For 150 years, Congress has drafted remedial legislation with the understanding that the courts would liberally construe the provisions of the laws to accomplish their ends.  Here’s what Representative Samuel Shellabarger, the author and manager of the 1871 Civil Rights Act said regarding that Act: “This act is remedial, and in aid of the preservation of human liberty and human rights.  All statutes and constitutional provisions authorizing such statutes are liberally and beneficially construed.  It would be most strange, and in civilized law, monstrous were this not the rule of interpretation.  As has been again and again decided by your own Supreme Court of the United States … the largest latitude consistent with the words employed is uniformly given in construing such statutes….”

Nor was that just the wishful thinking of a legislator.  Even in 1930, during the height of what we refer to as the Lochner era, a unanimous Supreme Court acknowledged that the Federal Employers’ Liability Act (FELA), a law designed to protect injured workers, was “to be construed liberally to fulfill the purposes for which it was enacted.”  Thus, the Court held that even though the statute only imposed liability on railroads for injuries that resulted from the “negligence” of the railroad’s agents or employees, it was proper to impose liability where a foreman assaulted a worker.  The Court explained that since the employer would clearly be liable if the worker’s injuries “had been caused by mere inadvertence or carelessness on the part of the offending foreman it would be unreasonable and in conflict with the purpose of Congress to hold that the assault, a much graver breach of duty, was not negligence within the meaning of the Act.”

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The Supreme Court Vacancy and Labor: Neil Gorsuch

This post is part of an ongoing series on the labor decisions and positions of some of the likely potential picks to replace Justice Scalia on the Supreme Court.

Neil Gorsuch currently serves as a judge on the United States Court of Appeals for the 10th Circuit. He was appointed by President George W. Bush on May 10, 2006 and confirmed just over two months later. As SCOTUSblog and numerous other outlets have pointed out, Judge Gorsuch may be “the most natural successor” to Justice Scalia, “both in terms of his judicial style and his substantive approach.”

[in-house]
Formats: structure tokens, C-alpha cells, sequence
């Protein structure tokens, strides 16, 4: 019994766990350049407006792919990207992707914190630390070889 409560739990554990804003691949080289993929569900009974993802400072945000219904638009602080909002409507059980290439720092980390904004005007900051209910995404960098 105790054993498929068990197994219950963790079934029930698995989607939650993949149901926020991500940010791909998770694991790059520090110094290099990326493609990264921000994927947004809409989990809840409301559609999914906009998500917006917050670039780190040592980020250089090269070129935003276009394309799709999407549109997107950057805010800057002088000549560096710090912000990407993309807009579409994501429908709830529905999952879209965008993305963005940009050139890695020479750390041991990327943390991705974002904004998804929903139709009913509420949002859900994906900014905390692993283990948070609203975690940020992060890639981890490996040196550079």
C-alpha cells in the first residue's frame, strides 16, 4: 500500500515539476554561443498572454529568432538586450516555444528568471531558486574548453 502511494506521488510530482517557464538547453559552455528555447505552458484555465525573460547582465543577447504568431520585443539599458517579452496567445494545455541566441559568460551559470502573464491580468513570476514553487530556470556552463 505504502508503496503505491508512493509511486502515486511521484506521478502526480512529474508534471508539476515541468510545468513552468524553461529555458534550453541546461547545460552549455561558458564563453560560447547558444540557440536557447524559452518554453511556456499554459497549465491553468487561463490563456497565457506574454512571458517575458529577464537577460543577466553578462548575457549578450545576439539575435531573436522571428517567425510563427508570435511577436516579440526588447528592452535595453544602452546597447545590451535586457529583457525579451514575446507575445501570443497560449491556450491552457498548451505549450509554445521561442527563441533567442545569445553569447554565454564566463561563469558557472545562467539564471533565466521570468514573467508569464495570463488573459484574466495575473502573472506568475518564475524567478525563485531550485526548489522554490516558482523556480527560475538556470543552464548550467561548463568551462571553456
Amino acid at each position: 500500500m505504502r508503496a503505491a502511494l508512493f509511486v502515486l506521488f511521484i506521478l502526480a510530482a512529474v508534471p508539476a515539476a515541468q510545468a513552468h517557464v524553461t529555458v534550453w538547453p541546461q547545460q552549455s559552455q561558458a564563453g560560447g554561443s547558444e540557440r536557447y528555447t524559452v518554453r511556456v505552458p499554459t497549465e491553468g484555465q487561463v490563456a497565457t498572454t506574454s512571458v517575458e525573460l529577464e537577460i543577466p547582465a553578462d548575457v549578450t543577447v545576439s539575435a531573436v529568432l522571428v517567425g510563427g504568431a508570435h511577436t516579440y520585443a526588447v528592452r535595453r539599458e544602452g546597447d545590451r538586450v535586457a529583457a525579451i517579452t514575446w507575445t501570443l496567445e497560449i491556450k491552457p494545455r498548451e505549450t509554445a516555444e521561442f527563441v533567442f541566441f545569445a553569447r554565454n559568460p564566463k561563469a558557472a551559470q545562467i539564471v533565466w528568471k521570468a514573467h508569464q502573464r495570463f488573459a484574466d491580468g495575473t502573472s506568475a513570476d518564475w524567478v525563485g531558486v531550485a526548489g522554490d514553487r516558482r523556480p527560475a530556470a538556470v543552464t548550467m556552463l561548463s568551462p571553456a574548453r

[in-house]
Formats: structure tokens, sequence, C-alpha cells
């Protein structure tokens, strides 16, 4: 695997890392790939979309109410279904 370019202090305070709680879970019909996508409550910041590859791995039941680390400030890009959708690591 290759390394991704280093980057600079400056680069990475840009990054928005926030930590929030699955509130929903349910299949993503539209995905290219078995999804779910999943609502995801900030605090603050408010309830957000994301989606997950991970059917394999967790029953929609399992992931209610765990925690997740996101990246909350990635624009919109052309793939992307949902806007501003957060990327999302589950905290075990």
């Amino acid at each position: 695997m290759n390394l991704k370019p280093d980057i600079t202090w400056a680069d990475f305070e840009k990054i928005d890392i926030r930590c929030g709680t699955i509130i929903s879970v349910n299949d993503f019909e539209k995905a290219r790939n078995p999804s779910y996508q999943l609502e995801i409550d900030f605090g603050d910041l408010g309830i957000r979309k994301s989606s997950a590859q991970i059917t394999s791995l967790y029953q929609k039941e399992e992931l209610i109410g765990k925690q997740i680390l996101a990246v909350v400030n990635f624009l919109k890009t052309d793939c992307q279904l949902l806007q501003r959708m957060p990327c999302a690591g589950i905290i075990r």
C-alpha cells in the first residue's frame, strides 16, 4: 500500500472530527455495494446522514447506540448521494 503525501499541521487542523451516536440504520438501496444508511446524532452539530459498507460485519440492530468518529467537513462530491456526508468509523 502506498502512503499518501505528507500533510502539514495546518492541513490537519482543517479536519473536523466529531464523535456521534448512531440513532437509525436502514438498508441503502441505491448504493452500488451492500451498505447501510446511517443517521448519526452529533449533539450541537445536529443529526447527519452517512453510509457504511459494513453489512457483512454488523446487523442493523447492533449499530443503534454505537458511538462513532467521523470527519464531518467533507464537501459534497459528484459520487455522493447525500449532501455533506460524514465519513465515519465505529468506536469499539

Last August, Judge Gorsuch “made real waves in the normally sleepy world of administrative law” by advocating the end of the doctrine of Chevron deference. See Gutierrez-Brizuela v. Lynch, 834 F.3d 1142, 1158 (10th Cir. 2016) (Gorsuch, J., concurring). Writing a separate concurrence to his own opinion, Judge Gorsuch opined, “We managed to live with the administrative state before Chevron. We could do it again. Put simply, it seems to me that in a world without Chevron very little would change – except perhaps the most important things.” Id.

The following provides an overview of Judge Gorsuch’s opinions in cases involving the NLRB and employment discrimination.

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The Supreme Court Vacancy and Labor: William Pryor

President Donald Trump plans to announce his nominee to fill the late Justice Scalia’s seat on the Supreme Court this Thursday.  Among the rumored candidates is Judge William H. Pryor Jr. of the 11th Circuit, who met with the president two weeks ago.  Judge Pryor was appointed by President George W. Bush to his seat in Alabama in 2005 after the Senate voted to confirm him 53–45.  From 1995–97, Judge Pryor served as a deputy attorney general of Alabama.  He was elected as Alabama’s Attorney General in 1997, at 34 years old, and served in that position until his nomination to the 11th Circuit.  SCOTUS Blog has extensively covered Judge Pryor’s record on a variety of legal topics, but did not discuss the judge’s record on labor and employment.  We do so here.

Judge Pryor has not developed a particular reputation with respect to labor and employment law, but one impression that emerges from a look at the admittedly few labor and employment opinions he has written or joined is deference to the determinations of the NLRB.

Unlike his fellow shortlist member Neil Gorsuch, Judge Pryor has not publicly expressed concern over excessive deference to administrative agencies.  His NLRB opinions reflect a preference for deferring to agency interpretations and findings.  Out of nine cases he heard in which the NLRB was a party, Judge Pryor sided with the NLRB in eight of them.  In seven of these cases, Judge Pryor found that “substantial evidence” supported the NLRB’s determinations.  Judge Pryor was part of the unanimous or per curiam opinion in six of these cases.  In Lakeland Health Care Assocs. v. NLRB, Judge Pryor dissented from the majority opinion holding that substantial evidence did not support the NLRB’s decision to not count defendant employer’s licensed practical nurses as supervisors, thereby precluding their attempts to unionize.  Criticizing the majority, Judge Pryor wrote, “[i]n reweighing the facts and setting aside the Board’s order, the majority opinion ‘improper substitute[s] its own views of the facts for those of the Board,’ […] and fails to adhere to our deferential standard of review.”  696 F.3d 1332, 1350 (11th Cir. 2012).  He recognized that though some circuits gave a less deferential standard of review to NLRB determinations of who counts as a “supervisor” under § 2(11) of the NLRA, “our Court has refused to make ‘judicial adjustments to the statutory standard of review because we believe the wiser course is a robust application of the standard that has typified review of Board decisions.’”  Id. (citations omitted). Continue reading

Supreme Court Grants Cert in Class Action Waiver Cases

As reported in the BNA Daily Labor Report, the Supreme Court today granted review in Murphy OilErnst & Young, and Epic Systems, three court of appeals cases that address the question of whether class action waivers in mandatory employment arbitration agreements are unlawful under the National Labor Relations Act.  We’ve covered this question in some depth, and will continue to do so now that the issue will be before the Court.